Thomas Baltzell

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Thomas Baltzell.

Thomas Baltzell (July 11, 1804 – January 1866) was an American lawyer and politician who was the first popularly elected chief justice of the Florida Supreme Court. Baltzell was also a Florida Territory Senator and a Florida State Representative as well as a Florida Constitutional Convention delegate for two of the state's Constitutions.

Baltzell was born in Frankfort, Kentucky and studied law with Kentucky Attorney General Solomon P. Sharp, attaining his license at age 20.[1] Following his friend Florida Governor William Pope Duval, Baltzell moved to Florida in 1825.[1] Baltzell was well known to have a fiery temper which surfaced in October 1832 when he and James Westcott engaged in a duel near the Alabama border. Baltzell was uninjured while Westcott was only slightly injured and eventually became a U.S. Senator.

Soon after his duel with Westcott, Baltzell was elected to represent Jackson County on the Florida Territorial Legislative Council. In 1834, Governor Duval appointed Baltzell as justice of the peace for Escambia County.[1] That year he married Harriet King. The couple had six children by 1850.[1] In 1838, Baltzell served on the Constitutional Convention and signed the 1838 Florida Constitution. Later that year, he ran for the territory delegation to the U.S. House of Representatives on an anti-bank stance but lost to Charles Downing.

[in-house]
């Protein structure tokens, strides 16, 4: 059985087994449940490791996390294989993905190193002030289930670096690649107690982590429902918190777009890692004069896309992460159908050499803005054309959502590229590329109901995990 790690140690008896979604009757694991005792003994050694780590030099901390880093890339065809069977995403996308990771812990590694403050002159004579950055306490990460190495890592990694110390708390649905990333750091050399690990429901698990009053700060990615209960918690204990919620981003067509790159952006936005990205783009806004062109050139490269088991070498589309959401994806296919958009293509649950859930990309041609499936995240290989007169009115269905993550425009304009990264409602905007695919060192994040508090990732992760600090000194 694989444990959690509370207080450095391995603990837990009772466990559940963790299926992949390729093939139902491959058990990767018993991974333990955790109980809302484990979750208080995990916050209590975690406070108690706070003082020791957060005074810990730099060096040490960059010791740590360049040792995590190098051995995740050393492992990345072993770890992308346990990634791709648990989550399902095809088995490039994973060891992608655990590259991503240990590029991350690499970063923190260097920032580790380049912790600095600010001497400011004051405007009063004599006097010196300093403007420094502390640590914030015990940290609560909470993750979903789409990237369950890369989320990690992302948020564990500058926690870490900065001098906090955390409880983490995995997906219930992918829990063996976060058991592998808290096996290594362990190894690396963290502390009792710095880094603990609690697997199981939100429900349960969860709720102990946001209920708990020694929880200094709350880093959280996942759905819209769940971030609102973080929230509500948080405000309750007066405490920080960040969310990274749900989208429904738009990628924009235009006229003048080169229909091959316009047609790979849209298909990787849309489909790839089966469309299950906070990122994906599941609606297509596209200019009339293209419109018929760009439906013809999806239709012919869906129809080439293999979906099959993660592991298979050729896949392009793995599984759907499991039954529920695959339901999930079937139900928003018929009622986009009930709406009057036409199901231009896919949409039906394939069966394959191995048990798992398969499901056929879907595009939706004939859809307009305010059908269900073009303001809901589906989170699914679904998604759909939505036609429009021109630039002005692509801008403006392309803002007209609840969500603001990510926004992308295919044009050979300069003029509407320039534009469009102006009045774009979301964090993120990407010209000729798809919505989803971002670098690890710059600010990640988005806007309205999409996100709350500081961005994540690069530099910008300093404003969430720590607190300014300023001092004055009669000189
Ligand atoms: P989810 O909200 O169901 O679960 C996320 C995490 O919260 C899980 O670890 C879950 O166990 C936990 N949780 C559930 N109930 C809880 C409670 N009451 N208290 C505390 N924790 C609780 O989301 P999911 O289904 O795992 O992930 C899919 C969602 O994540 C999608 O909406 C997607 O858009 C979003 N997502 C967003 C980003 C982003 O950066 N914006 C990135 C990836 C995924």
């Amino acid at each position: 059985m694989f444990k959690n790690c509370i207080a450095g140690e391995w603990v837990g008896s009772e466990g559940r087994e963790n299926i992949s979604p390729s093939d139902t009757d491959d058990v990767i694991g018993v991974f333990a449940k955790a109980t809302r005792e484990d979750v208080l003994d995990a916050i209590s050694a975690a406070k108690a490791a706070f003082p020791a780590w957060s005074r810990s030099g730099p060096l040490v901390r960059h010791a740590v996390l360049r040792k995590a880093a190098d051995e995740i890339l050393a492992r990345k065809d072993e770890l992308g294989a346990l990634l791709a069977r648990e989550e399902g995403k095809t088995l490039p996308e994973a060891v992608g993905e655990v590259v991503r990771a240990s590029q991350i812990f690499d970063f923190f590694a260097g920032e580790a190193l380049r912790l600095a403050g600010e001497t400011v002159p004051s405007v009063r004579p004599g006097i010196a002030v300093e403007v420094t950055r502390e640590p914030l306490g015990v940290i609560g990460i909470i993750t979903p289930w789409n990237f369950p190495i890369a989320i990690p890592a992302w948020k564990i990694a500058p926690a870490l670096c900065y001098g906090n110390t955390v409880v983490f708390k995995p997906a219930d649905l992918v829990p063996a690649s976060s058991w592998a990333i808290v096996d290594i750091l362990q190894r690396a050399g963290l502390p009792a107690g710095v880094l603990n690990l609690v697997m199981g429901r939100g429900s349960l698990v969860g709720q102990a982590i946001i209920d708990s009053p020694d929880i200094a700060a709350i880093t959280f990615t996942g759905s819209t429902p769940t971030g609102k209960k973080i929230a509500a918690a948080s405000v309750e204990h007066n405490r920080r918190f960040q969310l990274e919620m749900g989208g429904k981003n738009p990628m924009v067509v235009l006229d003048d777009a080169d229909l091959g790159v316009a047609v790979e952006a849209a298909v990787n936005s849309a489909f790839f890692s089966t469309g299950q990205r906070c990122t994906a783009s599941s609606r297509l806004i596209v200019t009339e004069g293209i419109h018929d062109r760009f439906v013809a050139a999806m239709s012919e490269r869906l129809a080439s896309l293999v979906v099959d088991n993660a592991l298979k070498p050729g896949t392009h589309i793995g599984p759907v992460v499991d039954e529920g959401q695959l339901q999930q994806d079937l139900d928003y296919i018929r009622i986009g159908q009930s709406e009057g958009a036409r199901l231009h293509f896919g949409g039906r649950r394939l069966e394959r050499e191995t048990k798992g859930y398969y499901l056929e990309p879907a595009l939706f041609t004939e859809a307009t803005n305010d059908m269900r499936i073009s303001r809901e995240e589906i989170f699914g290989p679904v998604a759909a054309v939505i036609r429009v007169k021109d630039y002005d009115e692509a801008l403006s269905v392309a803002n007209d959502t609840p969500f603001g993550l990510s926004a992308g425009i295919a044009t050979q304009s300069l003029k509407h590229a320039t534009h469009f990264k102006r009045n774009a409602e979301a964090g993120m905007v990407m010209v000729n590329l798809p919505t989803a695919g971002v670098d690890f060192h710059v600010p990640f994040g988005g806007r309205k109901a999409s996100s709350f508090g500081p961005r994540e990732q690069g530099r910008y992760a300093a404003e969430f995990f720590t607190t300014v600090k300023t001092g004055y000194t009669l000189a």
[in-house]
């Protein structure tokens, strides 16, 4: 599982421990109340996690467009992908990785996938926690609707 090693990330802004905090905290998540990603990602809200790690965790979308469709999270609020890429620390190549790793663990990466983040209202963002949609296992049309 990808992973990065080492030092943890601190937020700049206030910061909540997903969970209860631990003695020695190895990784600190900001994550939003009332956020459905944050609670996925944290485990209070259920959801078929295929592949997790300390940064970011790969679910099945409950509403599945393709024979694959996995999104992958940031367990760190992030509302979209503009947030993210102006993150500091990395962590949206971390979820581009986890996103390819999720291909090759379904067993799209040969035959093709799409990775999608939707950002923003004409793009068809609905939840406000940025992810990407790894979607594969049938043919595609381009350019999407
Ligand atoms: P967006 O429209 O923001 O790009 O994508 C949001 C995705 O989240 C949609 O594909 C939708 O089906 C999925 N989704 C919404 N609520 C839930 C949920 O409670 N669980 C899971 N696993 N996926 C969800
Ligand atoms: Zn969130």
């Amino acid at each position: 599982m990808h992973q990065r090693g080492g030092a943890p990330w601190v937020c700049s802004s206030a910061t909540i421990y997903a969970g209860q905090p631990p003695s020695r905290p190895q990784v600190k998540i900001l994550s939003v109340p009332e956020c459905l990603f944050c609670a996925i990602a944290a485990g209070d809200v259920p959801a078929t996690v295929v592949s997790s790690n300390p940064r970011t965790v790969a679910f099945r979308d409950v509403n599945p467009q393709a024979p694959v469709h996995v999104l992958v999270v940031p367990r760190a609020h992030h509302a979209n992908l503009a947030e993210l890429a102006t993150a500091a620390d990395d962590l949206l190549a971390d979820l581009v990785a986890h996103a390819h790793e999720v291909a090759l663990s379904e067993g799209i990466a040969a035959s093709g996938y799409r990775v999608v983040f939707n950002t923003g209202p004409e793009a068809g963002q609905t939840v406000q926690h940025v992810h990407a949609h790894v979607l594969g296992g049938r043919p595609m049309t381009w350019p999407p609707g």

Baltzell was on the Tallahassee City Commission from 1840 to 1842 and served on the Florida Territorial Senate from 1844 to 1846. Florida became a state in 1845 and the legislature elected Baltzell as the middle circuit Supreme Court judge. He was on the bench from the court's first session in January 1846 until 1850. He then won the first popular elections for Chief Justice beginning his term in 1854.

In 1859, Chief Justice Baltzell's temper became noteworthy when he ordered the arrest of fellow Justice Bird M. Pearson when Pearson was tardy for the session. When Pearson arrived, Baltzell was overruled.[2] With elections approaching, Baltzell became embroiled in a public feud with another justice, Charles H. DuPont, over a lower-court judge.[3] In the end, DuPont won the 1859 election ending Baltzell's time on the Supreme Court.

With the American Civil War raging, Baltzell recovered from his Supreme Court loss and won a seat in the Florida House of Representatives from 1862 to 1863. After the war, Baltzell was a member of the 1865 Florida Constitutional Convention. The Constitution was ineffective and Radical Reconstruction ensued. Florida was readmitted to the United States in 1868, two years after Baltzell's death in Tallahassee.

References[edit]

  1. ^ a b c d Manley, Walter W.; Eric W. Rise; E. Canter Brown Jr (1998). The Supreme Court of Florida and Its Predecessor Courts, 1821-1917. University Press of Florida. pp. 118–123. ISBN 0-8130-1540-5. 
  2. ^ Justice Thomas Baltzell biography at Florida Supreme Court web site.
  3. ^ Manley, Walter W.; Eric W. Rise; E. Canter Brown Jr (1998). The Supreme Court of Florida and Its Predecessor Courts, 1821-1917. University Press of Florida. ISBN 978-0-8130-1540-8.